George Selgin on Fed Master Accounts, Central Bank Independence, and the Fed’s Balance Sheet

George Selgin rejoins David Beckworth to discuss a variety of important developments in the monetary and fiscal policy space.

George Selgin is a senior fellow and director emeritus of the Center for Monetary and Financial Alternatives at the Cato Institute. George is also a frequent guest of the podcast, and he rejoins Macro Musings to talk about some of the recent developments in the monetary and fiscal policy space. Specifically, David and George discuss recent updates regarding Fed master accounts, the problematic aspects of the Fed’s balance sheet, why a second Trump term would threaten central bank independence, and much more.

Check out our new AI chatbot: the Macro Musebot!

Read the full episode transcript:

Note: While transcripts are lightly edited, they are not rigorously proofed for accuracy. If you notice an error, please reach out to [email protected].

David Beckworth: George, welcome back to the show.

George Selgin: Thank you, David. It's always great to be on it.

Beckworth: It's great to have you on, and I was checking, it’s been a year since you've been on the podcast. That's been way too long for a George Selgin appearance on this program.

Selgin: Yes, it's hard to believe. It doesn't seem like that long ago.

Beckworth: It has. In fact, it's a little over a year. To be precise, it was February 2023. Since then, a lot of things have happened, George. As you know, we had the banking turmoil in March of 2023, so right after your last [appearance] on the show. We've had that steep decline in inflation since then. It came down a lot. Of course, now, it's moving sideways. And tied to that, we had the big expectations of rate cuts as inflation was coming down. Everyone was pricing in rate cuts. That's also been put on hold.

Beckworth: We were also, at that time, in the midst of this big de-dollarization talk, and we're still in the midst of large ongoing budget deficits, despite being outside of the pandemic. This has raised concerns about fiscal dominance [and] high interest payments going forward, and that's just the US economy. You're in the eurozone. You're in Spain, and there's a lot going on over there as well. So, maybe catch us up to speed. What's been happening in your life? What's the latest on your book? What's happening, George?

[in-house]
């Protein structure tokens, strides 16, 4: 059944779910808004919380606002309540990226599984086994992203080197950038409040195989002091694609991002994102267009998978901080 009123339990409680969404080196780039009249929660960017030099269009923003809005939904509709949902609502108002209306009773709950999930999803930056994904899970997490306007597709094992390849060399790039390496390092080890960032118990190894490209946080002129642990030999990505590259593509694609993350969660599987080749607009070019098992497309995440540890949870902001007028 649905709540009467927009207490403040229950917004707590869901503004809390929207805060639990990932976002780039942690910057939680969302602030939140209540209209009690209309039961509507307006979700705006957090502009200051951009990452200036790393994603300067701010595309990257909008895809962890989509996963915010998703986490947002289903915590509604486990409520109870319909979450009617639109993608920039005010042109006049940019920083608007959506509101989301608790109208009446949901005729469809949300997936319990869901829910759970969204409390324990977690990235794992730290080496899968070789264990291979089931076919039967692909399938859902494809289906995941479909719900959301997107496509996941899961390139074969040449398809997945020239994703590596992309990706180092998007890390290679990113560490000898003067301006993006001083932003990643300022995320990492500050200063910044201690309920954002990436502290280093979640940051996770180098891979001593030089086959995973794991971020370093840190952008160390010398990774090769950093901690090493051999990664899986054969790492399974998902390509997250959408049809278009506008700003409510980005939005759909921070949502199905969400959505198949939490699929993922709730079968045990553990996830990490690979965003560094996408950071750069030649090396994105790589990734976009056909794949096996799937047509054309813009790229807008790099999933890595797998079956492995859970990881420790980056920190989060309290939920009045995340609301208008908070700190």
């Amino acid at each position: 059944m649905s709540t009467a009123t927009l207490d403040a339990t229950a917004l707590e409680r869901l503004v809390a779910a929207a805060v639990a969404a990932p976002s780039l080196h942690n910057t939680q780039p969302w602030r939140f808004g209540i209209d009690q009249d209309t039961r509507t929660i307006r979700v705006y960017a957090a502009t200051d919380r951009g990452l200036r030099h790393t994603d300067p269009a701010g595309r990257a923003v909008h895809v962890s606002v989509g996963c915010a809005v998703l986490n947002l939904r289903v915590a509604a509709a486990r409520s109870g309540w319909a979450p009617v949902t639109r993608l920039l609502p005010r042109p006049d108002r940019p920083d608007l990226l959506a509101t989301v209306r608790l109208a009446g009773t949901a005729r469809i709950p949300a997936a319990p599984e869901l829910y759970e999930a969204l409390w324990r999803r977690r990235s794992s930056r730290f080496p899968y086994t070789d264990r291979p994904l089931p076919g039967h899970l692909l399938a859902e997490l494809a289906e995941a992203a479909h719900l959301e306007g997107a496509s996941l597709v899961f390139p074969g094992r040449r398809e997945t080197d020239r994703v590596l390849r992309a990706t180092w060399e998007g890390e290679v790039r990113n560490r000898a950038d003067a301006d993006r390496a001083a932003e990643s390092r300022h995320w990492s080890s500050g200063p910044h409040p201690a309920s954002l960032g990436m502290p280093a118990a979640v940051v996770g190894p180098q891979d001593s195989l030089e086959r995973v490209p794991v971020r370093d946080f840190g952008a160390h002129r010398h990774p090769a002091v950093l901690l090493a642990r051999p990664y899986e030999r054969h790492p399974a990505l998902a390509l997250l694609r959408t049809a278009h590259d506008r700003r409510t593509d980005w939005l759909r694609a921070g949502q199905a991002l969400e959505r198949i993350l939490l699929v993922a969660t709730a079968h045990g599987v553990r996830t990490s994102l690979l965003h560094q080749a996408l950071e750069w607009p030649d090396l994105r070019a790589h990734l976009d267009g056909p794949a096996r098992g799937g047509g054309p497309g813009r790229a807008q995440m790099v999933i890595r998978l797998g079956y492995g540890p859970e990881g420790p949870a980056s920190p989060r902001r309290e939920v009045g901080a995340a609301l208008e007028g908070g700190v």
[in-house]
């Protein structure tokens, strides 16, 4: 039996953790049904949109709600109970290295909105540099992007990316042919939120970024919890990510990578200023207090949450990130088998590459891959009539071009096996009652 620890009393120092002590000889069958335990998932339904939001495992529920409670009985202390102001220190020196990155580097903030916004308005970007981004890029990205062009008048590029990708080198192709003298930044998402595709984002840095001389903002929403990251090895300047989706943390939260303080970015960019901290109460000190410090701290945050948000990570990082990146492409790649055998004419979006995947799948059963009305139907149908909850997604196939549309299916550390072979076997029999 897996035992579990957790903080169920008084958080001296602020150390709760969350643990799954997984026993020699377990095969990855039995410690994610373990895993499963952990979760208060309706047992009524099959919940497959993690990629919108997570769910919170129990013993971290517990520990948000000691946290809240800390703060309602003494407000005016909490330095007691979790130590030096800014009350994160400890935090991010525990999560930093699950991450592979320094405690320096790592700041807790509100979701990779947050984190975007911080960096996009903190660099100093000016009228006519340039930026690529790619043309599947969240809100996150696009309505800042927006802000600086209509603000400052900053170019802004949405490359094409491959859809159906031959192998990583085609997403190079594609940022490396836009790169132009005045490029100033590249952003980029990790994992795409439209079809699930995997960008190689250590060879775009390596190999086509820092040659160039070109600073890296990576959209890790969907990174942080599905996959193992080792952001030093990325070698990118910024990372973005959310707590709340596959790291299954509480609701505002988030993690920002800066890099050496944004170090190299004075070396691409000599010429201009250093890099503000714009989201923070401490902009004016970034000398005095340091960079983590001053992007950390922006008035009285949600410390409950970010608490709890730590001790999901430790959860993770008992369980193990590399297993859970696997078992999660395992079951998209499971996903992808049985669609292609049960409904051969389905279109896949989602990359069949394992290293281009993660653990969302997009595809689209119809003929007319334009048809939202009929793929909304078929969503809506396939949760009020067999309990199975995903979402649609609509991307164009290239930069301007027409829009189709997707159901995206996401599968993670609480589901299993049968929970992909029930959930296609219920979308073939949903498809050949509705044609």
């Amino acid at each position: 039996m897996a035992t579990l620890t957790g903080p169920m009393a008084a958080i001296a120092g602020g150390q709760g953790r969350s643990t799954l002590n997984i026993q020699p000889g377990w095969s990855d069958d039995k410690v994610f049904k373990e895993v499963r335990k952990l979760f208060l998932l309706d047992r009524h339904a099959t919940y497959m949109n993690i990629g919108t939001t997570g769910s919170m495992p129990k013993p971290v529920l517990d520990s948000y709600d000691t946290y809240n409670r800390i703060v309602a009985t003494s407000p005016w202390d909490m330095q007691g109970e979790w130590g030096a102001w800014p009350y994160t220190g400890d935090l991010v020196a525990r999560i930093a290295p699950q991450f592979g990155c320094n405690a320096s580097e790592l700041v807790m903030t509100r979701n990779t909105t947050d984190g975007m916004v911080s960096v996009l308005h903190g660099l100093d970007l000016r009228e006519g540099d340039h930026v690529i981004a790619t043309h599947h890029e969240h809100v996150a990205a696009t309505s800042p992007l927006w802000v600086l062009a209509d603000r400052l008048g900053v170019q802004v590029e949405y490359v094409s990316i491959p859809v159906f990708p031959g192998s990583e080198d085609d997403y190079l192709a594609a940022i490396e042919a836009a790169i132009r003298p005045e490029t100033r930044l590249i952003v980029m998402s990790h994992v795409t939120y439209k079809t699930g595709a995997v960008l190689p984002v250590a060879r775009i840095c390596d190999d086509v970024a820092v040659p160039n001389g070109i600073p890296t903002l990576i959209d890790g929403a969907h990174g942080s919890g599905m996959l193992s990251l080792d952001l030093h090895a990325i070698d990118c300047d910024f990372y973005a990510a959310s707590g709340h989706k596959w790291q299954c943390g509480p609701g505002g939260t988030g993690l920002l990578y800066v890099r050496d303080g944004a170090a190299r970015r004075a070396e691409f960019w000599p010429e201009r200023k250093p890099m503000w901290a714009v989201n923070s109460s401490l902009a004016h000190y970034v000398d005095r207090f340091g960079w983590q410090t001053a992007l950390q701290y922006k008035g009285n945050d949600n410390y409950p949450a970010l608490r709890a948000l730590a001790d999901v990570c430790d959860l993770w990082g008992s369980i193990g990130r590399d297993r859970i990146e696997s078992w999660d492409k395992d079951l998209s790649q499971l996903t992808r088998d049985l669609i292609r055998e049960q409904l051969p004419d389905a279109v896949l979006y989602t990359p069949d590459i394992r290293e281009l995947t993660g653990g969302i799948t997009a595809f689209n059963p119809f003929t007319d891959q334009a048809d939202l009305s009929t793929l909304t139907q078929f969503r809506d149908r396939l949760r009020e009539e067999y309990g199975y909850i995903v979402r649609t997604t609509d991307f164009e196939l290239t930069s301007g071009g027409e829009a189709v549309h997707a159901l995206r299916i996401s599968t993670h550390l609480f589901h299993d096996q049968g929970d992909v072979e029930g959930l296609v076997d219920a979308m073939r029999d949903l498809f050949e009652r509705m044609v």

Selgin: Well, David, life is fine. Life here in Spain is just lovely. Right now, you've caught us in the middle of spring, of course. The spring in Granada is just splendid, absolutely splendid, so I'm having a good time. My book, False Dawn, is at the publishers, which now means that it's just about going into the manuscript editing phase. That is, I'm done editing it, but they're going to take a look, and, probably, I'll have to do some more editing in response to whatever they say, and that'll happen next month. But the book probably won't come out until spring [or] summer of next year, because there's a publishing cycle, and they don't think that it'll be ready on time to market it earlier than that, so there we are. I've got plenty of time. I'm anxious to get it out, but at least I don't have to rush, so there's that.

Beckworth: For listeners, they can go back and check a previous show where we discussed the book. We'll come back and revisit the book once it comes out again in about a year, it sounds like, so, looking forward to that.  One other interesting development, George, since we chatted last, is the introduction of an AI chatbot that we have brought to the show. It's called the Macro Musebot, and, George, all of your shows are a part of that. So, if you ask it questions, it will tell you about George Selgin's shows, his views. It can also tell jokes. I've asked jokes about, “Assume George Selgin, Peter Conti-Brown, [and] Bill Nelson walk into a bar, tell a funny story,” and it'll tell some very funny discussions. For the sake of time, I won't share all of those, but I encourage listeners to check it out. Have serious conversations with the chatbot or more fun, just experiential conversations as if you're there talking to the guest. 

Selgin: This isn't going to put me out of business, is it, David?

Beckworth: It won't put you out of business. It may put me out of business, so, that's the concern, right? In fact, I had Mary Daly on the podcast just a few episodes back and we talked about this. In theory, the AI knows me. It knows my mannerisms, knows the questions, my interests. You could also take my voice, and you could create a David Beckworth AI bot that could ask questions. And maybe at some point in the future, George, I'll have you back on, and I'll have the AI version of me ask you questions, and I'll ask you questions, and you’ll have to guess which one is real [and] which one is an AI. That would be a fun experiment.

Selgin: Yes.

Beckworth: Well, let's move on to our discussion today, and like previous shows, what we're going to do is we're going to work through some recent developments that have struck our fancy, something that we want to comment on. We've done three articles each in the past, so we'll follow that format today. And George, I'm going to let you lead off. I know you have some thoughts on the recent developments with the Custodia case and Fed master accounts. So, why don't you share with us what's happening there and your concerns and interest in it?

Updates on Fed Master Accounts and the Custodia Case